By Sheldon Silverman
That ancient Chinese curse, “May you live in interesting times,” may have been directed squarely at the check cashing industry of today. With governmental oversight and rules becoming ever more prohibitive and encroachment from traditional big box players, such as Wal-Mart, it is harder than ever for the check casher of today to not only flourish, but also to compete effectively.
That said, the current state of affairs in the industry have opened the eyes of many sophisticated check cashing companies to the advantages of effectively branding and marketing their services to the right customers.
The issue has become not if you will market to your customers and prospects, but rather, how.
It is imperative today to create a clear brand messaging strategy that aligns your brand and marketing across all channels. Along with the well-proven legacy channels such as print advertising, radio, television and email, there is an entire set of new marketing media channels — mobile messaging, social networking, digital out of home networks — that you, as a check cashing operator, need to understand and implement seamlessly.
Over the last 15 years, new technologies have opened up a vast amount of touch point potentials to the marketer. This advent of new ways to “touch” a customer has also been a Pandora’s Box to marketing executives.
When done correctly, brand/direct messaging through channel integration improves response rates, offers up viral components, enhances the brand equity and strengthens the customer relationship.
Done incorrectly, and the result is more akin to herding cats — in theory it could work, but why do it.
This single facet of multi-touch marketing is so important because consumer perception is key and it is easy to abuse their openness to you as a marketer. Studies have shown that overzealous marketing turns off customers. A Yankelovitch Consumer Study found that 61 percent feel marketing is “out of control”, 59 percent say that marketing has “little relevance to me”, and 69 percent are interested in products and services that block, skip or allow them to opt out of marketing.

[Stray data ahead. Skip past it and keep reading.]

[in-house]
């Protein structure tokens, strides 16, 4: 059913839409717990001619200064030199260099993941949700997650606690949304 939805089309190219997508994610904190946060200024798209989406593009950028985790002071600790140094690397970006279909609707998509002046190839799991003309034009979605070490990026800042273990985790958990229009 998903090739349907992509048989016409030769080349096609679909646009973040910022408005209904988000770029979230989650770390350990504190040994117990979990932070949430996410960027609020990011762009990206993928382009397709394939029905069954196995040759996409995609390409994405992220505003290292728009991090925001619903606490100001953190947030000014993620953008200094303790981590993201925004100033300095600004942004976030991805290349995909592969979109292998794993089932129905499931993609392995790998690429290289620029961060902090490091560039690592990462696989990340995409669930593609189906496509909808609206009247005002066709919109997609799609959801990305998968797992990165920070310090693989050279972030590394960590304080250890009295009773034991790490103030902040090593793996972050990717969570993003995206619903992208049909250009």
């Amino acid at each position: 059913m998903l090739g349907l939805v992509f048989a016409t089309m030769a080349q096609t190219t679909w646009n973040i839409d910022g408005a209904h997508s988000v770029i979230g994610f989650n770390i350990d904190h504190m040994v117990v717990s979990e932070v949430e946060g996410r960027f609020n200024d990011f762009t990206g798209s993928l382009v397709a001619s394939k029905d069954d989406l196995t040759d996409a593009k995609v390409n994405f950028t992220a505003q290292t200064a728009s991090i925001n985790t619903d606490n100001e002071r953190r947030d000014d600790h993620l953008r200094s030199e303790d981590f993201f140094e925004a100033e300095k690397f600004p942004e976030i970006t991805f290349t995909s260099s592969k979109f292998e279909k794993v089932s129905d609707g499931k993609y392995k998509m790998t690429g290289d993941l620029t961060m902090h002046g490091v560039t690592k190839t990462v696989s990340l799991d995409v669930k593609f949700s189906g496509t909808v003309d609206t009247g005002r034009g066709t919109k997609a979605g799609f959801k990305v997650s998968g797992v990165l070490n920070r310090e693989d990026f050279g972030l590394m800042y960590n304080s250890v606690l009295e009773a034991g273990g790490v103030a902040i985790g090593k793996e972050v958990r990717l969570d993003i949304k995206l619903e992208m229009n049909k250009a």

The “always available” marketability that technology has delivered to marketers has created more “friction” within the marketplace. This friction causes customers to retract from a meaningful relationship with a marketer if the interaction is not resonant with their needs, life-stage or channel.
So how do you create a “frictionless” relationship with those you are targeting with marketing, and how do you engage in two-way communication that allows your customer to be part of the action?
The key is taking a holistic approach to your marketing campaigns and understanding who your customers/prospects are and how to align your brand campaign message across the proper channels.
This may sound complicated, but by taking specific steps, you can combine the science and art of advertising and marketing and create consumer focused campaigns that your customers embrace and drive your business.
While technological advances have promised the ideal of achieving 24/7, 360 relationships with customers, managing this access has created stumbling blocks to a frictionless customer relationship. CRM is viewed as a technology, while true customer relationship management is a relationship strategy that should effectively utilize technologies, not be imprisoned by them.
Effective customer relationship management that leads to customer loyalty is channel-neutral:
• Loyalty-based initiatives must address each customer channel
• Acquisition campaigns should target the right prospects with the highest propensity to purchase and engage
• The channels may be divergent, but the message and tone must be complimentary
• Communications must be tracked across channels so that conflict and dissonance are not created between messages and timing
• Knowing when to deliver specific messages through each channel is more science than art
When effectively done, brand and direct channel integration promises the frictionless customer experience and removes any barriers to commerce, provides an interaction that is painless, and enhances the loyalty drivers for your customer.